Thirty-years-ago today Bob Marbourg opened a microphone at WTOP Radio and hasn’t stopped talking since. He talks about the topic he knows best and is most passionate about: traffic.
First, let me make my bias clear in what I am about to write. I am a big Bob Marbourg fan and a friend of 31-years. Bob spends each afternoon on the radio with my wife, Hillary Howard.
Having been a radio traffic reporter in Washington, DC, and worked with Bob in two different jobs, I have a great deal of respect for the people who call traffic reporting their profession. This town is lucky to have very good people on the radio who are committed to this vital and often overlooked part of broadcasting. Some of them, like Bob, are my friends. We all, including Bob, owe a great deal of debt to the people who went down this path before us, like the late Walt Starling and Captain Dan Rosensen.
But to me, Bob is unique. He is truly one of the rare people you meet in your life who is a master at their craft.
Much like a rookie firefighter learning his response area, Bob, a New York native and Vietnam vet, conducted his own street drills from his first days coming to Washington in the 1970s. Obviously, Bob’s first due is a little larger than the average firefighter’s. He hasn’t stopped this discovery of the highways, landmarks, traffic signals, road construction projects and potholes. It continues each and every day of his life.
When Bob moved from an airplane to a studio with scanners, computers, phones and maps, he adapted with more hard work. Bob visited the locations of traffic cameras, making sure he was clear where they were positioned and what they see. But there has long been more than just an intense work ethic involved with Bob.
All of us who have to travel the clogged roads in and around the Nation’s Capital (number two in traffic congestion in the country), owe Bob a big thank you. He, following in the foot steps of Walt and Dan, is an advocate for the motorist.
When he sees traffic problems being ignored, Bob is not shy about bringing it to the attention of those in charge. Sometimes he is forced to do it via the microphone in front of him. Other times it is a quiet buttonholing of a traffic agency head or police chief.
There are two important areas where I believe Bob has had great impact and little recognition for his efforts. From his earliest days, Bob would be all over construction crews that didn’t clear out of the roadway for the rush hour or stop work as a get-away holiday weekend approached. It is has been common practice for a while now that road construction contracts prohibit these practices and bring penalties to contractors for such violations. Bob has helped keep everyone honest on this front.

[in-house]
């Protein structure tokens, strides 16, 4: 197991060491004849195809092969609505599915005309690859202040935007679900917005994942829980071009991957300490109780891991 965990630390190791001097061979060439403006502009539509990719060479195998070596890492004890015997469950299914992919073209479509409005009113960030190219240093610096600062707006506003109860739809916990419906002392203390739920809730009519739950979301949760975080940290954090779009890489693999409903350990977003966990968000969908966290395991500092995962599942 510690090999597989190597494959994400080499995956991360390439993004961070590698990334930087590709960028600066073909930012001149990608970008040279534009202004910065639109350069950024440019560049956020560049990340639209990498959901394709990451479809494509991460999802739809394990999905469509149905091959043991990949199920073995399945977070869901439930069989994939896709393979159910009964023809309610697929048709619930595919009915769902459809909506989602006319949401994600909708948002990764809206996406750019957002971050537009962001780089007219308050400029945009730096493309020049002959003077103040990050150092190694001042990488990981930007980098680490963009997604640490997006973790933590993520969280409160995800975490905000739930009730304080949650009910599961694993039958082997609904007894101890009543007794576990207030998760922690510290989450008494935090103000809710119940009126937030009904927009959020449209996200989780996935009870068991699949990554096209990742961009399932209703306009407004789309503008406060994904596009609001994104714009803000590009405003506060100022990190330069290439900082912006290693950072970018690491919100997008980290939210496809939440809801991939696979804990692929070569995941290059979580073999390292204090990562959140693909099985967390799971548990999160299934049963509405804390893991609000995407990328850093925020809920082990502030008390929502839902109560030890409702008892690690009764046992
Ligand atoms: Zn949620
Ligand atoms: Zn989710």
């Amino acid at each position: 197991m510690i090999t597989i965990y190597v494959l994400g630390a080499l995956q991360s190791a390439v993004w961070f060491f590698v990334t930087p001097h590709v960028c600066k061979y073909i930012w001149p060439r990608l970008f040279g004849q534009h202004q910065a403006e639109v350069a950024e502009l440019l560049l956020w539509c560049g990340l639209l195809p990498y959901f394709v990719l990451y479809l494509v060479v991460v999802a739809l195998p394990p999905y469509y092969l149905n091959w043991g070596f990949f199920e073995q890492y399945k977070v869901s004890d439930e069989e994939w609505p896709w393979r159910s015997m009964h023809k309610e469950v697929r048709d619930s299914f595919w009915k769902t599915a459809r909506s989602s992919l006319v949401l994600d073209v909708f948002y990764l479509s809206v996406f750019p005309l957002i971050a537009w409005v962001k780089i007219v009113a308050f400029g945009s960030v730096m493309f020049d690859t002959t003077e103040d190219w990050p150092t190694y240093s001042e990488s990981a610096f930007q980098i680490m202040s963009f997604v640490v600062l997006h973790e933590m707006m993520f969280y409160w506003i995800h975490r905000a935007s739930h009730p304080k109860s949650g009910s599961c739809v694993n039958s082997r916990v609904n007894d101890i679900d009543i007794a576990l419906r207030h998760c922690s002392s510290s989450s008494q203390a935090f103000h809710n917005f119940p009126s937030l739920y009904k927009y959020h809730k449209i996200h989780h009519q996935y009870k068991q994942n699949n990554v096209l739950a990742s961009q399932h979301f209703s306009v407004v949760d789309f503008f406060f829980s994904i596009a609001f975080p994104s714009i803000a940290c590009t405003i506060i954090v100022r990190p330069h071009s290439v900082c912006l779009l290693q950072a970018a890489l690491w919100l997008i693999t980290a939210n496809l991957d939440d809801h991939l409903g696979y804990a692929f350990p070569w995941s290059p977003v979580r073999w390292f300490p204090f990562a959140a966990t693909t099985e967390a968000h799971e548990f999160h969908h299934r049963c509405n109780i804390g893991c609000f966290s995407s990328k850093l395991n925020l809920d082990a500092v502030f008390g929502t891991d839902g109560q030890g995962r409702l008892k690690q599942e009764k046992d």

The second area is regionalization. The late Rich Adams helped push fire and EMS in the Washington area to do a better job of talking and working with each other through his TV editorials on Channel 9. Part of this was spurred by the response to the Air Florida crash at the 14th Street Bridge on January 13, 1982. Much as our friend Rich deserves credit for stronger mutual aid, Bob’s similar work on the traffic and transportation front is also due recognition. This is because Bob has long had one of the best overall views of how the various pieces fit together and often recognized the problems before anyone else.
One of the first things you will notice if you watch Bob work is that there is little, if anything, he writes down. It is all in his head. He knows it that well.
Besides working with and competing with Bob at various times, I have listened to him regularly for all of these years. I only recall once or twice that I was able to catch him saying the wrong name of a road or something similar. When you think of the amount of material he puts out, that is an amazing record. We all wish we could be that accurate.
As anyone who knows Bob or listens to his reports on the radio will tell you, he is all business when that microphone is on. Because of this, it has, at times, rubbed some people he has worked with, and for, the wrong way (he is lucky to have current management that truly values the treasure they have on the air each weekday). Bob is this way because he feels it’s his job to quickly transmit important information, using concise language, to people who have to make snap decisions about which way to go. He doesn’t want to disappoint a driver by delaying that information when they need it the most.
Bob has always been this way. It started even before he took over the reporting duties at WTOP from Steve Thompson, who had been seriously injured when the traffic reporting plane ended up in someone’s back yard in Vienna on November 15, 1979.
What were unusual traffic tie ups when when I first worked with Bob, are now the norm (even outside of rush hour). To me, that means it is even more important to have experience like Bob’s to interpret the various information that comes into the traffic center.
As always, traffic conditions can change very quickly. This makes traffic reporting more of an art than a science. If that’s the case, Bob Marbourg is our Rembrandt.